a Pecan Shell
The town had been
named for a Comanche chief named Sanaco. Settled in what had
been Tom Green County
in the1880s, the area got its first post office when rancher J. L.
Durham opened up his house in 1888. His home also served as a school,
store and church. A Methodist church was built nearby and in 1907
the fledgling community moved there. A school was built to serve the
town's children as well as students from the smaller schools of Horse
Mountain and Meadow Mountain.
Sanco prospered with cotton for
awhile but the boll
weevil and drought ended cotton
production in the 1920s. The post office closed briefly during the
20s; reopened and then closed its doors for good in the 1970s. Sanco's
last business went under about that same time.
Photo courtesy Art Burnett, June 2015
to throw rocks...folks are missing a huge part of Sanco/Coke
County. If you care to take a little more time than just breeze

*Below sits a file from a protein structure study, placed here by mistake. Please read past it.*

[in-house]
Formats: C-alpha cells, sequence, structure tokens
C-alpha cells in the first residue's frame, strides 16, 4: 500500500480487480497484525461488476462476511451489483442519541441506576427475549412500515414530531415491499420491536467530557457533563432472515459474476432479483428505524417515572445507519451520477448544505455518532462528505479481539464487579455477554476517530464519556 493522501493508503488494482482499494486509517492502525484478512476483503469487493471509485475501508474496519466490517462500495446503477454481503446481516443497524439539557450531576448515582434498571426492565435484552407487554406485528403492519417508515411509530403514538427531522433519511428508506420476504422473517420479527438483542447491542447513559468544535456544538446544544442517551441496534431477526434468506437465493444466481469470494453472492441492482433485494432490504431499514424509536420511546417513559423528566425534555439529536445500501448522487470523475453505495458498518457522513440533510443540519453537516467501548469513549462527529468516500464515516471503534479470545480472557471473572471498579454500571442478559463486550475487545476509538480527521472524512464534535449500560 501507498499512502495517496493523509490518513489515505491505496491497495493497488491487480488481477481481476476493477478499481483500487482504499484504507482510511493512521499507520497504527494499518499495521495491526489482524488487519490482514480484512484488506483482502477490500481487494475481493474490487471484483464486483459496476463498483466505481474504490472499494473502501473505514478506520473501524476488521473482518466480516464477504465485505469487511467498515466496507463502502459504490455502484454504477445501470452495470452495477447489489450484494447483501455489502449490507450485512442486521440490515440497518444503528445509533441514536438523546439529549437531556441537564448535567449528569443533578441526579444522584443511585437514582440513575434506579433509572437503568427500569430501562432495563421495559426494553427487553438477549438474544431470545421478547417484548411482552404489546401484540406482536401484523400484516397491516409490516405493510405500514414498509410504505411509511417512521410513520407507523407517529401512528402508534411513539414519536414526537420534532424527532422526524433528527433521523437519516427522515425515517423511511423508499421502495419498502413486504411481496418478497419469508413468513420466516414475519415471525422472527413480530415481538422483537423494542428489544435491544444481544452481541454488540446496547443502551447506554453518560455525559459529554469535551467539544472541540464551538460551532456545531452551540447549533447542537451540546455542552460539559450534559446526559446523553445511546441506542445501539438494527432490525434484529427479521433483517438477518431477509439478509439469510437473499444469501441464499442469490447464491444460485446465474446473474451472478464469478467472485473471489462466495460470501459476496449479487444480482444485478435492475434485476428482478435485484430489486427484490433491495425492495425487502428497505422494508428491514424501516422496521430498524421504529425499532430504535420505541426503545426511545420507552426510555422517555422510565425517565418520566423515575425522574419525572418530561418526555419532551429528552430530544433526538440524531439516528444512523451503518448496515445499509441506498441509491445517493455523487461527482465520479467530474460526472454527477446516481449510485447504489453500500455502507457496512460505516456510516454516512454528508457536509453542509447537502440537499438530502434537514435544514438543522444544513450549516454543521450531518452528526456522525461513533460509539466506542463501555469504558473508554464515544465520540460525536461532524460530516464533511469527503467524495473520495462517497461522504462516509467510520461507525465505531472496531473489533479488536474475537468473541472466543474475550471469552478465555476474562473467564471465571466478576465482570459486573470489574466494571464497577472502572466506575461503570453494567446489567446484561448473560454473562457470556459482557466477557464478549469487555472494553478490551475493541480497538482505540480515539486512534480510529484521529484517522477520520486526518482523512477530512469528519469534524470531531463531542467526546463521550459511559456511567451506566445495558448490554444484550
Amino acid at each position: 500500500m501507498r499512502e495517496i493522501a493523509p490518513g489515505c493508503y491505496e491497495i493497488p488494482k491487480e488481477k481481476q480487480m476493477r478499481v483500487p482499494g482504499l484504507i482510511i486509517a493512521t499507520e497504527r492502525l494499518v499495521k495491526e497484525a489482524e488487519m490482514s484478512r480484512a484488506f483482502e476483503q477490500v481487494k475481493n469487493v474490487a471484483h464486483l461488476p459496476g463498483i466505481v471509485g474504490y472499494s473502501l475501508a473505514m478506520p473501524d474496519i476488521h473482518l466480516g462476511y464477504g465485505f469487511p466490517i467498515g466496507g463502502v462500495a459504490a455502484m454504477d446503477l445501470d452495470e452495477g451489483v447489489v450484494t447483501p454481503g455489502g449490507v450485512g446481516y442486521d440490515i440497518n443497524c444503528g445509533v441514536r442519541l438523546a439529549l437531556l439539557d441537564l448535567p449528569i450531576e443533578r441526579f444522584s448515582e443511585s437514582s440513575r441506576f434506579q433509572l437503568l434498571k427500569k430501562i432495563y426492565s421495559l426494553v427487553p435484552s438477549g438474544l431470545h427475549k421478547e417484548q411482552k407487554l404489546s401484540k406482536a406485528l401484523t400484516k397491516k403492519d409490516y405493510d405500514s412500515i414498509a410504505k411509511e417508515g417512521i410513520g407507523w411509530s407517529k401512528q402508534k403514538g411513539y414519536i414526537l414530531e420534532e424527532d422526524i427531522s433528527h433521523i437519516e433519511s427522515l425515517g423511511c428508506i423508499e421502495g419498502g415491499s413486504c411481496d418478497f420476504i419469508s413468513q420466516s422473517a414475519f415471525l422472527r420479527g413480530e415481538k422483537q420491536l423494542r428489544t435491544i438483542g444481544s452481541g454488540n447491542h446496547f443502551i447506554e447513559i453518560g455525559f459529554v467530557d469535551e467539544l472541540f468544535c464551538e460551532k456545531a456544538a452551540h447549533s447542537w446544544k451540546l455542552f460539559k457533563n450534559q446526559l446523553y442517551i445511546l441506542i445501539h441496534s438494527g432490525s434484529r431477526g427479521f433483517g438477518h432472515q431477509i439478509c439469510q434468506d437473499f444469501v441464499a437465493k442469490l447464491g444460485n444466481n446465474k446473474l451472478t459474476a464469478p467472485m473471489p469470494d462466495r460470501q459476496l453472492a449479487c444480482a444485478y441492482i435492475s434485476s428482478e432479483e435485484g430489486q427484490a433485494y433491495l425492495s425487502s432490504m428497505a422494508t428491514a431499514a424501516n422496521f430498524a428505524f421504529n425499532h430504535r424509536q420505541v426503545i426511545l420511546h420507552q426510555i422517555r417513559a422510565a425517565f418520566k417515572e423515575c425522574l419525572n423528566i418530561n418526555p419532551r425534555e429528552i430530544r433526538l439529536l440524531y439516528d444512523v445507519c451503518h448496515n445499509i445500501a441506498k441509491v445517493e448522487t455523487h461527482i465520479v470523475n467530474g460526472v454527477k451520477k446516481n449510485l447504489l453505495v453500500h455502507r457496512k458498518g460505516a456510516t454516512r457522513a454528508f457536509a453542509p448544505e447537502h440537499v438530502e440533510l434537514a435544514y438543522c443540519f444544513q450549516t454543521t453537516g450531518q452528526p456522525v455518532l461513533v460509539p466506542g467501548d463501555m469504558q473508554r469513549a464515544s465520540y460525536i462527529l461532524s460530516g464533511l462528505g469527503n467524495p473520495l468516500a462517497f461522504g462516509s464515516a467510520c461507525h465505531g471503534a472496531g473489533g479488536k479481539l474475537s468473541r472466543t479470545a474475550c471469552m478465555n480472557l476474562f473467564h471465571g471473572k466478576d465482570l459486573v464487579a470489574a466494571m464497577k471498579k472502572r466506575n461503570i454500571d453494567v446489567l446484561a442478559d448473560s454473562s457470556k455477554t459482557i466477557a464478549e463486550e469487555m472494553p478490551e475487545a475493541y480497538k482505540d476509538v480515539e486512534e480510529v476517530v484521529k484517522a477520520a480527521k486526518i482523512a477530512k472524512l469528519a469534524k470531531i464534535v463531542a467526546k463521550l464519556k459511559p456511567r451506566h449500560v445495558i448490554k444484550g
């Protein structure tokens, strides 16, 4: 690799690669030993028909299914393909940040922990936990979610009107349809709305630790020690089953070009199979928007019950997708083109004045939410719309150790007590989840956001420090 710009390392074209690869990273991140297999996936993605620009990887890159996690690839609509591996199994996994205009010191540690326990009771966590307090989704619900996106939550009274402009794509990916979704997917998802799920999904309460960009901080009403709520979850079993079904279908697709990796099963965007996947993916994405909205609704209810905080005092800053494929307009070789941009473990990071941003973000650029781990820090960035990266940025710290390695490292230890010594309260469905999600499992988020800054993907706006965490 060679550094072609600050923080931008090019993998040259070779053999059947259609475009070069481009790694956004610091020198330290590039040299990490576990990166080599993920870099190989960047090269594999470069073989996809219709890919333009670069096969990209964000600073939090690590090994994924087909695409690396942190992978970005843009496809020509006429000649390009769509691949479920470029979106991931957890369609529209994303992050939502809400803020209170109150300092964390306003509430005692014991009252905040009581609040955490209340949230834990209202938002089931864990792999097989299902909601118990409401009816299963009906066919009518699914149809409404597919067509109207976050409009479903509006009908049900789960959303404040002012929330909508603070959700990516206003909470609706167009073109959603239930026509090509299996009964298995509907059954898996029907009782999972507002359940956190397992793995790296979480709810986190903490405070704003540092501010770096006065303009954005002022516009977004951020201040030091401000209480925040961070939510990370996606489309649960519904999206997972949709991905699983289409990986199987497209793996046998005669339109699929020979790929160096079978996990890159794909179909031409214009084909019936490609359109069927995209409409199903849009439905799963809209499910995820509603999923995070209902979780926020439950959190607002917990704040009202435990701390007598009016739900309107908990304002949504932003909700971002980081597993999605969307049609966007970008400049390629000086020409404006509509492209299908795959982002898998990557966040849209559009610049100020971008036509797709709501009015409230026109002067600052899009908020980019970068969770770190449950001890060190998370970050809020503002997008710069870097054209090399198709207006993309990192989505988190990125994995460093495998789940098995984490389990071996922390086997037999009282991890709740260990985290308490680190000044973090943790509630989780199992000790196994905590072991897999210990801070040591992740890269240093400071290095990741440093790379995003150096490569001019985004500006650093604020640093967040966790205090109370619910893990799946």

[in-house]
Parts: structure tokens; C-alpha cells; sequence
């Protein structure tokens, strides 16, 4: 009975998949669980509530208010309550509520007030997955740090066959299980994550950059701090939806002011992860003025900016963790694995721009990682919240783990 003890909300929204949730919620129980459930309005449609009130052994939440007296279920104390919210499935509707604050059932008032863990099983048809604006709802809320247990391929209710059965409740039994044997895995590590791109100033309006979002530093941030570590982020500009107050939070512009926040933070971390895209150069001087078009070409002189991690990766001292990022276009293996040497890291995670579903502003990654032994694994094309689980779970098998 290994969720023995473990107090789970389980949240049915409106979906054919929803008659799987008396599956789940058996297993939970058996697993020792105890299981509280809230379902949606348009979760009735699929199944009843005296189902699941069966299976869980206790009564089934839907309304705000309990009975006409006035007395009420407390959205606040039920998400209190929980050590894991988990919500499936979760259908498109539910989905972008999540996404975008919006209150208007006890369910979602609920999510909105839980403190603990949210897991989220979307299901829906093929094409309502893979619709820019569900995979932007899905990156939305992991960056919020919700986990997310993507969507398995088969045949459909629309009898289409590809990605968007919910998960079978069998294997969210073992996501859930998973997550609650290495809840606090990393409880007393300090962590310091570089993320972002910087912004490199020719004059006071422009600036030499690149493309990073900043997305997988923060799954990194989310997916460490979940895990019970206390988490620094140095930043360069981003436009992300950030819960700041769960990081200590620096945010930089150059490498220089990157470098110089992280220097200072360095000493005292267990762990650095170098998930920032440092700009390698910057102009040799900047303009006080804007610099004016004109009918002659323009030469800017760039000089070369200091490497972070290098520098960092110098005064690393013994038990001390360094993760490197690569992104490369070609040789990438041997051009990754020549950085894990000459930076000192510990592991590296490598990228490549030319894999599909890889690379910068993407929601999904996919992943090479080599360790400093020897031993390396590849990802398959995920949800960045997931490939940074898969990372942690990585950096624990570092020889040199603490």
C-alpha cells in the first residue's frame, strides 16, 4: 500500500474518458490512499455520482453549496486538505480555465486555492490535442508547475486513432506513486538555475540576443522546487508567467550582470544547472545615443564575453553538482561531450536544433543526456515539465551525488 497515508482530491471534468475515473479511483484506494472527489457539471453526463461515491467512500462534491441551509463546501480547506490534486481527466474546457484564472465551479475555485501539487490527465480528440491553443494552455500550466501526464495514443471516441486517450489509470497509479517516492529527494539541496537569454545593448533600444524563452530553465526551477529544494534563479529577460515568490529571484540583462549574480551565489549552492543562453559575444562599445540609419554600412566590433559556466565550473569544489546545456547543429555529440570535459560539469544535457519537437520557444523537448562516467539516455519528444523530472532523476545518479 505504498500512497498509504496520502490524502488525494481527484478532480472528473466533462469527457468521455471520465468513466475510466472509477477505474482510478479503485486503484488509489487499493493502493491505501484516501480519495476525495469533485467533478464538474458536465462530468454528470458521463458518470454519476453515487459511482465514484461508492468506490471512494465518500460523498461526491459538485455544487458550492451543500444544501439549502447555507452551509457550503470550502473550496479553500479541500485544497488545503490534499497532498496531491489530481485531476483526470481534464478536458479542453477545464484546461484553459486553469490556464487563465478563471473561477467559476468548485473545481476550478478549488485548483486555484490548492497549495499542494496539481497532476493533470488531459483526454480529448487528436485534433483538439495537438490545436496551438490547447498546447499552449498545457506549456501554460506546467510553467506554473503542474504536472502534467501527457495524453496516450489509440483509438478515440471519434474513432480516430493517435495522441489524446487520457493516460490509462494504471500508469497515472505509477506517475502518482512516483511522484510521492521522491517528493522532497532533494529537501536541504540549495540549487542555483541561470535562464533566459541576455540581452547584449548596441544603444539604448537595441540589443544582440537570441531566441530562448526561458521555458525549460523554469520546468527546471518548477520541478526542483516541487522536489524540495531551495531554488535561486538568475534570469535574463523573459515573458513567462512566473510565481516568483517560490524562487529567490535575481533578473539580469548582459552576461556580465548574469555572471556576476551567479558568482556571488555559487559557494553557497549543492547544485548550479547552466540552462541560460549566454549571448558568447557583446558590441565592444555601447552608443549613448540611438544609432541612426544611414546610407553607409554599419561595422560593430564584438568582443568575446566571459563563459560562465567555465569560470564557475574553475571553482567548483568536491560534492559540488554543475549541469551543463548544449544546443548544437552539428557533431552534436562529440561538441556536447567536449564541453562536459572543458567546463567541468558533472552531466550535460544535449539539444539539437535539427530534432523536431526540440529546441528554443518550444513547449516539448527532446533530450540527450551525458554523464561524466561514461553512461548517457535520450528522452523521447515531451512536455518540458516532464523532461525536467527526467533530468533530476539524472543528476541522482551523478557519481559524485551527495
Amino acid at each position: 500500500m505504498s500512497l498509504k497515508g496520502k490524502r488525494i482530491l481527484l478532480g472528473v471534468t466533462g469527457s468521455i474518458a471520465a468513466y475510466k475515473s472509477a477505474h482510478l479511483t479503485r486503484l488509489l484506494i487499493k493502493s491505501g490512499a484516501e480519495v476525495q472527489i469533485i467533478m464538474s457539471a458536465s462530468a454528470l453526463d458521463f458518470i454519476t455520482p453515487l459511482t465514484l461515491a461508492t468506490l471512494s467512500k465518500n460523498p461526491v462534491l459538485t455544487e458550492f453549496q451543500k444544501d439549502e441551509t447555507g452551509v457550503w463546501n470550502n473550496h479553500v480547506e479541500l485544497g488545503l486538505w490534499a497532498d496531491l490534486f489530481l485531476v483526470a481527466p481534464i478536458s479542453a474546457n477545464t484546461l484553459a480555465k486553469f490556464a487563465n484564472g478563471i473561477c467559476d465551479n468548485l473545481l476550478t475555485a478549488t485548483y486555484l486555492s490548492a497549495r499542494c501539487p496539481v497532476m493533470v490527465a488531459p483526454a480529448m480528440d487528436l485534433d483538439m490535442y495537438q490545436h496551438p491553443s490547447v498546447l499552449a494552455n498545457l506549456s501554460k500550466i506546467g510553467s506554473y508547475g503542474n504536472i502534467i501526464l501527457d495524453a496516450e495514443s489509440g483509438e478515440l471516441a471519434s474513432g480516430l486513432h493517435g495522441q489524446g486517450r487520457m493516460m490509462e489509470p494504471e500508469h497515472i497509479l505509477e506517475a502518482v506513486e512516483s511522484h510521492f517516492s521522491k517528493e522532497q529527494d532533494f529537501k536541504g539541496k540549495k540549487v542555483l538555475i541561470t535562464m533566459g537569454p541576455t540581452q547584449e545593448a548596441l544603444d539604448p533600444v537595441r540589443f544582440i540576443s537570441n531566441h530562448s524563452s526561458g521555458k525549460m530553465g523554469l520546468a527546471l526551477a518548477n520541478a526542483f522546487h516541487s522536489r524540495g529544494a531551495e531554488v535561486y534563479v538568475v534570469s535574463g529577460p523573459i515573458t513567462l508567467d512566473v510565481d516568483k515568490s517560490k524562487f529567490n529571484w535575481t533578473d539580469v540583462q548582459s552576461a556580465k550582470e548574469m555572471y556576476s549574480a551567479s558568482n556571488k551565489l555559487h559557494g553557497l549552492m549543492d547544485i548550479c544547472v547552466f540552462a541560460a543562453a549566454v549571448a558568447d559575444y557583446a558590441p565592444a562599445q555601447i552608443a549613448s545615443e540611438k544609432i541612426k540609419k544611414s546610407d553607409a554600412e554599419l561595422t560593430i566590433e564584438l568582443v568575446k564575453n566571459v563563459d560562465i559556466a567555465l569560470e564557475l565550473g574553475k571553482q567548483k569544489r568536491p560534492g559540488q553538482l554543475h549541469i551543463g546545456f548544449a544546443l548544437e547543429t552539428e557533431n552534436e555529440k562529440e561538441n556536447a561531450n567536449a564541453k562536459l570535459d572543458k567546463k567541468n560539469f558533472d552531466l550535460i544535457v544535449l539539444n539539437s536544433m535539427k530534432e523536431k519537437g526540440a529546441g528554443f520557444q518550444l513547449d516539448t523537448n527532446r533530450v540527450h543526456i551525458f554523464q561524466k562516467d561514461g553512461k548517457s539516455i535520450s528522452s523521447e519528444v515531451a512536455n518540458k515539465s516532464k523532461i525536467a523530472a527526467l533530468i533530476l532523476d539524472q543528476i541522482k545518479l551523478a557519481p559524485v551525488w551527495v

thru Sanco, start by stopping at Sanco sign on Hwy 208. Look S/SW
across Colorado River at Sleeping Woman Mountain. Summer sunrise...Solstice
passes across Sanco up the Valley to high light Sleeping Woman. No
imagination needed as she is most of a mile long.
Driving north on Hwy 208 thru Panther Gap to semi ghost town
of Silver, best done in the afternoon
light, one comes to the King of Silver. His head is some two
hundred feet tall easily viewed from Hwy 208 off North side of Hwy.
These are but two of what I believe [to be] an ancient religious site
some fifty miles in diameter...." - Art Burnett, PantherGap.com,
June 19, 2015
County 1920s map showing Sanco and other ghost towns
Courtesy General Land Office
in its purpose to preserve historic, endangered and vanishing Texas,
asks that anyone wishing to share their local history and vintage/historic
photos, please contact